Kolkata: Cyclones are becoming increasingly strong and frequent on both sides of the Indian coast due to climate change. Another illustration of this pattern is the recent storm Mocha, which is predicted to strike the western coasts of Bangladesh and Myanmar.
Several variables, including warm sea surface temperatures, high levels of atmospheric moisture, and little wind shear, contribute to the formation of cyclones. The sea surface temperature is rising due to climate change, which makes it easier for cyclones to originate and intensify.
More evaporation is brought on by the warming of the Indian Ocean, which raises the amount of moisture in the atmosphere and aids in developing cyclones. In addition, due to changes in wind patterns brought on by climate change, there is less wind shear, which favors cyclone development and intensification.
Cyclones are extremely dangerous in the Bay of Bengal, and their frequency and power have grown over time. Millions of people are at risk due to the rise in storm frequency and intensity in the area, especially those residing in low-lying coastal areas.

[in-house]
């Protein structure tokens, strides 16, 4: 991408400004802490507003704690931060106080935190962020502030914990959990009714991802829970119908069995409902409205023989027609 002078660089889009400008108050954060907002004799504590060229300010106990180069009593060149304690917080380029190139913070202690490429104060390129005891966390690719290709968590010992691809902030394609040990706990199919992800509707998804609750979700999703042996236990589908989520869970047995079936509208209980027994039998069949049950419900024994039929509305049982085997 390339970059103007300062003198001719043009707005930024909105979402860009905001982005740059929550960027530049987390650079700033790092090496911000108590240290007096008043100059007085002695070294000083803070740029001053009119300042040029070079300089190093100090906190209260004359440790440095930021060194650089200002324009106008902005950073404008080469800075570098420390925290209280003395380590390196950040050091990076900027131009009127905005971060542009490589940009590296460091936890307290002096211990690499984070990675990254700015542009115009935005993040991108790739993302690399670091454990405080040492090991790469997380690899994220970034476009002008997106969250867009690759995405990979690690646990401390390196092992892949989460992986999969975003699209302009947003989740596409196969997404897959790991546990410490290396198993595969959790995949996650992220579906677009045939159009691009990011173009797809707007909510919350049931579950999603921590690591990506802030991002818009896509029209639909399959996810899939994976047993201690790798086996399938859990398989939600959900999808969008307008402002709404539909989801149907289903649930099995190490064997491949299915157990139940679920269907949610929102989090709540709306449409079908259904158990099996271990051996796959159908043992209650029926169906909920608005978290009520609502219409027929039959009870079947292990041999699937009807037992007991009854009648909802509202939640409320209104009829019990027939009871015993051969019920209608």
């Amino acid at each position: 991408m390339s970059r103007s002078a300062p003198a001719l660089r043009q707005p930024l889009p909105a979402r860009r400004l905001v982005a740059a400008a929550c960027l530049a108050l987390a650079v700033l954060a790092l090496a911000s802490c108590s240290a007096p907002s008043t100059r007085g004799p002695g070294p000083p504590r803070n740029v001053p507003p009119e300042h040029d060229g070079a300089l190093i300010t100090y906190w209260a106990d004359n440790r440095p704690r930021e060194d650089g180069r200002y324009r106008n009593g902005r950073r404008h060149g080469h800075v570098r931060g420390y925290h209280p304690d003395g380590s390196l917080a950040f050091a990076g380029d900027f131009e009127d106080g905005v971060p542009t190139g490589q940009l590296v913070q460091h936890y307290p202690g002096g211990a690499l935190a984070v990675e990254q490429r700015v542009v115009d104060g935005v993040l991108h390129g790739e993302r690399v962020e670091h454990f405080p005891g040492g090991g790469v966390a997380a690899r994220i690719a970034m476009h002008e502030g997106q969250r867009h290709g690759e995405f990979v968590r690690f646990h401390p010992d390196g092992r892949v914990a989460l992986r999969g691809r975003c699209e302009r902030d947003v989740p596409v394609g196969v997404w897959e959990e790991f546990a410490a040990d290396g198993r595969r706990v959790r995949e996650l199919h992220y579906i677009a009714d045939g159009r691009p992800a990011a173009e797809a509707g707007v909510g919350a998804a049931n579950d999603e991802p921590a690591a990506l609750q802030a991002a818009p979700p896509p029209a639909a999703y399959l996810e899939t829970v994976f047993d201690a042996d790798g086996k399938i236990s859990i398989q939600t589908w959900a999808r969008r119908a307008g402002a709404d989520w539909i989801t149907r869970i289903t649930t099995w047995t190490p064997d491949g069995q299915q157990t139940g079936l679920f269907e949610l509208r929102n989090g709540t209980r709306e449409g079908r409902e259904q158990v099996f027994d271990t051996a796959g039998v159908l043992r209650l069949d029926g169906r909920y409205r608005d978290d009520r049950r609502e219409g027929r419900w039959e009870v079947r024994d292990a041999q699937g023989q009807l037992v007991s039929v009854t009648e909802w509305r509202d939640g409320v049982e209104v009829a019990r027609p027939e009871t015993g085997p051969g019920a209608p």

Strong early warning systems, better disaster preparedness, and actions to lower greenhouse gas emissions are required to lessen the consequences of climate change and the impact of cyclones.
Cyclone Mocha serves as another reminder of the pressing need for action to address the mounting threat posed by climate change. Millions of people are in danger due to cyclones’ growing frequency and intensity. Thus, it is critical to make a coordinated effort to lessen this hazard.